Fighting Disease: Colombia
Eliminating Onchocerciasis From the Americas
River blindness is a parasitic disease transmitted by the bite of small black flies that breed in rapidly flowing streams and rivers. The disease causes severe itching, eye damage, and often blindness but is preventable through health education and distribution of the medicine Mectizan® (ivermectin, donated by Merck). Learn more about the Carter Center's campaign to eliminate river blindness from the Americas and to control it in Africa >
From 1996 and 2006, The Carter Center and its partners helped Colombians receive biannual doses of the curative and preventative drug Mectizan®, donated by Merck. Through significant hard work and dedication, the program and its partners achieved tremendous success — treatment coverage goals were exceeded for eight consecutive years and the cycle of transmission was broken.
As a result, in 2007, officials of the Onchocerciasis Elimination Program of the Americas (OEPA) announced that Colombia had become the first country in the world to interrupt river blindness transmission.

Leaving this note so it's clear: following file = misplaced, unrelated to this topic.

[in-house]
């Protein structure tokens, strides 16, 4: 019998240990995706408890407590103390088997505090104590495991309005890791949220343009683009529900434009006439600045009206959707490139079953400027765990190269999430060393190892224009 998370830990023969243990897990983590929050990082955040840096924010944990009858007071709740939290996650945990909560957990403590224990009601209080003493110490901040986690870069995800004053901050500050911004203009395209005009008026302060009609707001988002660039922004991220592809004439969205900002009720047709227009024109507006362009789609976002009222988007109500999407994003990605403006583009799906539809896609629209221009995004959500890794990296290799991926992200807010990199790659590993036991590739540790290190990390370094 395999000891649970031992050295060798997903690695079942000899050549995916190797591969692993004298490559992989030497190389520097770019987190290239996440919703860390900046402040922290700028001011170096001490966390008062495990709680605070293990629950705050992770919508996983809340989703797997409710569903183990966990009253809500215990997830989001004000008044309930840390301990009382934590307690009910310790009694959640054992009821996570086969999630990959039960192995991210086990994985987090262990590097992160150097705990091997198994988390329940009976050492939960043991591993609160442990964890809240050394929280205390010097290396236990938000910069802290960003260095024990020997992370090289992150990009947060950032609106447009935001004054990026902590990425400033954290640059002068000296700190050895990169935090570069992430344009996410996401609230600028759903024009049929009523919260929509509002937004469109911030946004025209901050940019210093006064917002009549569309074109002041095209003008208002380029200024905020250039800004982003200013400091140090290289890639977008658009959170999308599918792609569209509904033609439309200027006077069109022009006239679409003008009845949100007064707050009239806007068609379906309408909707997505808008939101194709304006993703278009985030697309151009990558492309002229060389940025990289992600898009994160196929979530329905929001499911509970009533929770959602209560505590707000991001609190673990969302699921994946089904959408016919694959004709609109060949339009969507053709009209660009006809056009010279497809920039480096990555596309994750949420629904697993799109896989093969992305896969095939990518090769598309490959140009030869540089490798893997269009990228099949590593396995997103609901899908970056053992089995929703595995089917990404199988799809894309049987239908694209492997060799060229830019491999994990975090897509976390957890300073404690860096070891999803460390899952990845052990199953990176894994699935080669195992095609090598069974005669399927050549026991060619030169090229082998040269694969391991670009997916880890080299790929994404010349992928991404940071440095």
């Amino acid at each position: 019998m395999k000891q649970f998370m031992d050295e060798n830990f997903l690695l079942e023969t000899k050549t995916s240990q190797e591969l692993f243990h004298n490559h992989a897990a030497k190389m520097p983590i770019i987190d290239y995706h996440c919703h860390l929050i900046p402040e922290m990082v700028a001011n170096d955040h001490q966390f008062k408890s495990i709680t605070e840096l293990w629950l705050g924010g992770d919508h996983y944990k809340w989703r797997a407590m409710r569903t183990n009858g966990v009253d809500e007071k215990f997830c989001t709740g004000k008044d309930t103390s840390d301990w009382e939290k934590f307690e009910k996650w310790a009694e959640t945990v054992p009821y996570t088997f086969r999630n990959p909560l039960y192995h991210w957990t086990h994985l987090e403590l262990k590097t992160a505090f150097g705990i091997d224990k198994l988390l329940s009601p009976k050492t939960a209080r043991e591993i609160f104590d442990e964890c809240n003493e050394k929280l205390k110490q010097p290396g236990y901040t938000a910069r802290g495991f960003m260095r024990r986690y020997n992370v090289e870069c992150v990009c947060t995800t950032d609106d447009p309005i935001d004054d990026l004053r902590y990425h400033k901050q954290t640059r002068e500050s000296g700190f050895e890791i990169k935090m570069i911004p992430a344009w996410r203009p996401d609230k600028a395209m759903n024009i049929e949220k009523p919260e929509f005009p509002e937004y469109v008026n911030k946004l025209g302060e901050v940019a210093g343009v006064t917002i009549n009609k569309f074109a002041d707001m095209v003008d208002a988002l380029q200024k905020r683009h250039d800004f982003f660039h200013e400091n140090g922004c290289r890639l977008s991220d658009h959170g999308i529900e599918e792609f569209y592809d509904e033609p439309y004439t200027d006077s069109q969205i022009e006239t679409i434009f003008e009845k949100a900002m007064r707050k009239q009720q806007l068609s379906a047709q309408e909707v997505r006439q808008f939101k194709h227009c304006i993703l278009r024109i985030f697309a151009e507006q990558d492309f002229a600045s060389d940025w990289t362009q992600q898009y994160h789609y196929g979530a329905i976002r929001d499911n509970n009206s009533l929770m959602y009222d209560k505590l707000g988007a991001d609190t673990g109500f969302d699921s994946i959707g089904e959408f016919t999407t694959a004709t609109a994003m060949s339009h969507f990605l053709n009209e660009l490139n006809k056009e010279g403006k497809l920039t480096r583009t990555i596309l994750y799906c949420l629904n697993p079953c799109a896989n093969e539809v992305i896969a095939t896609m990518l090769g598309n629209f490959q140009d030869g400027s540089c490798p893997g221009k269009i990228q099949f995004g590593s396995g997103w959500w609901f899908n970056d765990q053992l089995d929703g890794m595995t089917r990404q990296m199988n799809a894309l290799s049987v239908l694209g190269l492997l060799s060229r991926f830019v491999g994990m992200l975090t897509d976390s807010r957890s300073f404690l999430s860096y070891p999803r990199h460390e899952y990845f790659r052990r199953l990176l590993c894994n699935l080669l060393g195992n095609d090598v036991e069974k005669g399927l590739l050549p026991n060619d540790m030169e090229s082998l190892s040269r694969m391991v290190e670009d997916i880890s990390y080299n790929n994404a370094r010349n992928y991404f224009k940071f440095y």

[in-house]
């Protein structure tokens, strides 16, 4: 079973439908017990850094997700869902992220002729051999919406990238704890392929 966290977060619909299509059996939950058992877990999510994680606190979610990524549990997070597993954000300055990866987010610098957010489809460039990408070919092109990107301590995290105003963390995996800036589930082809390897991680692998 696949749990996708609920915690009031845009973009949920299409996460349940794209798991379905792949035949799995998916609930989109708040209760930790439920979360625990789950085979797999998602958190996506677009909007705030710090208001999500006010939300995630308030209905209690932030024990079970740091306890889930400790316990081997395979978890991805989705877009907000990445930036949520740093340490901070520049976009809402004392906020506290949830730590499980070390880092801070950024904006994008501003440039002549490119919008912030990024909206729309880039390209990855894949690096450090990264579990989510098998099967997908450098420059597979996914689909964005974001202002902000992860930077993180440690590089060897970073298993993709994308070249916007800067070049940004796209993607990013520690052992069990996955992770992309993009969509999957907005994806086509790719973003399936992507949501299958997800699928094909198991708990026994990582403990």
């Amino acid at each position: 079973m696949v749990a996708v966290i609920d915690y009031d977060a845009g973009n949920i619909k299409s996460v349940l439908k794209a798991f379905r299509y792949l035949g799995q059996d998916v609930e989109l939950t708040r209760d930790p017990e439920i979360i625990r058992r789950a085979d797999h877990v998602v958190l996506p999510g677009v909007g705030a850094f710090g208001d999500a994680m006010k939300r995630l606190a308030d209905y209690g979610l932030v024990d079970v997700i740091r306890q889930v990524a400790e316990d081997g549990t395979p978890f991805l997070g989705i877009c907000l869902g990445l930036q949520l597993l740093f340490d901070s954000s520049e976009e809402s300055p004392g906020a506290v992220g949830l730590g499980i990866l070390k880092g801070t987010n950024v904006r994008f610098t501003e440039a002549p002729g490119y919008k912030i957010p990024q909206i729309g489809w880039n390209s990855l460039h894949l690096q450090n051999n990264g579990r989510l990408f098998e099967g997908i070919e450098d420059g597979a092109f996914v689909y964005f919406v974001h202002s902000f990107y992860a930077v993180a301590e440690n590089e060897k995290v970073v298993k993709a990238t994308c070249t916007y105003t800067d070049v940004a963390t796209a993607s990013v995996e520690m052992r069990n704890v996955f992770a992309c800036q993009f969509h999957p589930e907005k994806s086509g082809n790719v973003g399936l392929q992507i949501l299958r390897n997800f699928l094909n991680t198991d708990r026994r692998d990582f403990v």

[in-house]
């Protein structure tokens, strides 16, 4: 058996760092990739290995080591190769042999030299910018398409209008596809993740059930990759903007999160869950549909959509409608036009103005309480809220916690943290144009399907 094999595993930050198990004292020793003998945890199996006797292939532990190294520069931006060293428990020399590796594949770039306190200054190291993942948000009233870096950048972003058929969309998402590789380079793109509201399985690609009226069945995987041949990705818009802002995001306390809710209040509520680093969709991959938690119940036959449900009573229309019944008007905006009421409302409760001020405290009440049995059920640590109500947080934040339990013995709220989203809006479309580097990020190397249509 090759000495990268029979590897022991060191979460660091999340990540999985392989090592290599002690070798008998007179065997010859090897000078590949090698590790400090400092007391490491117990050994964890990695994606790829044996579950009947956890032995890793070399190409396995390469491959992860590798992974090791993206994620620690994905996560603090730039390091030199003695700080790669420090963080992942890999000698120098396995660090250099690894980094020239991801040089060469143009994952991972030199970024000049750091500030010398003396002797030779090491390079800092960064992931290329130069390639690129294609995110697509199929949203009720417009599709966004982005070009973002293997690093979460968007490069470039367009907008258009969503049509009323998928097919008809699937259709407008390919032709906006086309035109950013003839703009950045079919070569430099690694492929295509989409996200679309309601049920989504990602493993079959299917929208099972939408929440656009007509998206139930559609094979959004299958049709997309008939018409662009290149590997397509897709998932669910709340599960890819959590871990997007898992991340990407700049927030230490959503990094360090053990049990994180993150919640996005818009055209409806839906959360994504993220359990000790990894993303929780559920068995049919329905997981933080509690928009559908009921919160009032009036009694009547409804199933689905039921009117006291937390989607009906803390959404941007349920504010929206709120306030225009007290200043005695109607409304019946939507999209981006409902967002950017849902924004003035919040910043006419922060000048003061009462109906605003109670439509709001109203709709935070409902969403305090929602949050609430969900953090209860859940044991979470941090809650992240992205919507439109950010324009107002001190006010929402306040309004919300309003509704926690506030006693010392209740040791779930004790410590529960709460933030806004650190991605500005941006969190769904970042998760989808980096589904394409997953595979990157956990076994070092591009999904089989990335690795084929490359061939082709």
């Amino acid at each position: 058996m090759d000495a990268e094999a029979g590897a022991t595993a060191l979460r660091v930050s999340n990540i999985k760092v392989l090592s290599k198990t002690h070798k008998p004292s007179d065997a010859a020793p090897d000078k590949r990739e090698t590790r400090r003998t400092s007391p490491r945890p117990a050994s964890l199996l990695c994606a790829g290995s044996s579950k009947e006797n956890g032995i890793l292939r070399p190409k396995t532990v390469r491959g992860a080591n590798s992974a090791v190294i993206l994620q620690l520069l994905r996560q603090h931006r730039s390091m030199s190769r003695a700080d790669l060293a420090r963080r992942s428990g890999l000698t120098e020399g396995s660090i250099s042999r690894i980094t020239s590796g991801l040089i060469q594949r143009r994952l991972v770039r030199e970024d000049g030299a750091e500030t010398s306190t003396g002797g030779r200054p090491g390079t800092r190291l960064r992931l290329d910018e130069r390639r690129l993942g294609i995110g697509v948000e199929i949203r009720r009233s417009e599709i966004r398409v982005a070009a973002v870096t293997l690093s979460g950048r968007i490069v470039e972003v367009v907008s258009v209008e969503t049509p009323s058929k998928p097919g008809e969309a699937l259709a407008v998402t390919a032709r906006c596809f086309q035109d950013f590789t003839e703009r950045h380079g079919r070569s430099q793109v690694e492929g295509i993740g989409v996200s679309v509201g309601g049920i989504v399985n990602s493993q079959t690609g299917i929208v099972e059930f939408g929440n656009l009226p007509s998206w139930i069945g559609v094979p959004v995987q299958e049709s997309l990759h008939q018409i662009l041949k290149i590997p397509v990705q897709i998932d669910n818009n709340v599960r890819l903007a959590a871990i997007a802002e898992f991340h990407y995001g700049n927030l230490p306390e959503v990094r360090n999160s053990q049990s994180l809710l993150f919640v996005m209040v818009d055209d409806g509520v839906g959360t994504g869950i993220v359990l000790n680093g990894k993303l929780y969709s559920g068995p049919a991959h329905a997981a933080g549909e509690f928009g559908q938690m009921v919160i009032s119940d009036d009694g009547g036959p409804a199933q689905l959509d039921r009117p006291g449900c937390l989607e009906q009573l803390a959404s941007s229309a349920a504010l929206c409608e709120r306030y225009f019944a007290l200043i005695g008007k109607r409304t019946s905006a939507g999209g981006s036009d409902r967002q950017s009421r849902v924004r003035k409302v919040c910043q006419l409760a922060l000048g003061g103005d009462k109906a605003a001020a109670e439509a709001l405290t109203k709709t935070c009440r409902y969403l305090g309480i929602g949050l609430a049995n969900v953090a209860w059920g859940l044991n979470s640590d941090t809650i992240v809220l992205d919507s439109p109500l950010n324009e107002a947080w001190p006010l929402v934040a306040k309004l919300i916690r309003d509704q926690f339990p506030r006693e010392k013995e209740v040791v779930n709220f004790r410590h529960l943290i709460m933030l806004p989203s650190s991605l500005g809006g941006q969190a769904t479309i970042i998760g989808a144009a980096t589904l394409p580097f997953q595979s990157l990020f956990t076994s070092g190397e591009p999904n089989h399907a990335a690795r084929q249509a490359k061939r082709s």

In 2011, Colombia completed all of its national post treatment surveillance activities and became the first country to request certification of onchocerciasis elimination from the Pan American Health Association/World Health Organization. If verified, Colombia could become the first country in the world to be certified as having eliminated river blindness.
In 2013, the Carter Center's Rosalynn Carter Fellowships for Mental Health Journalism, in partnership with the Universidad de La Sabana, began awarding two fellowships each year to journalists in Colombia. The program was established in support of Colombia's efforts to raise awareness of mental illnesses, which are among the most under-recognized health conditions in the nation often characterized by stigma and misinformation.
The Rosalynn Carter Fellowships for Mental Health Journalism currently provide stipends and expert training to journalists from the United States, Romania, and Colombia to report on topics related to mental health or mental illnesses. The primary goal of the fellowship program is to increase accurate reporting on mental health issues and decrease incorrect, stereotypical information.
The Rosalynn Carter Fellowships for Mental Health Journalism assist in-country partners to create a self-sustaining program that can continue into the future.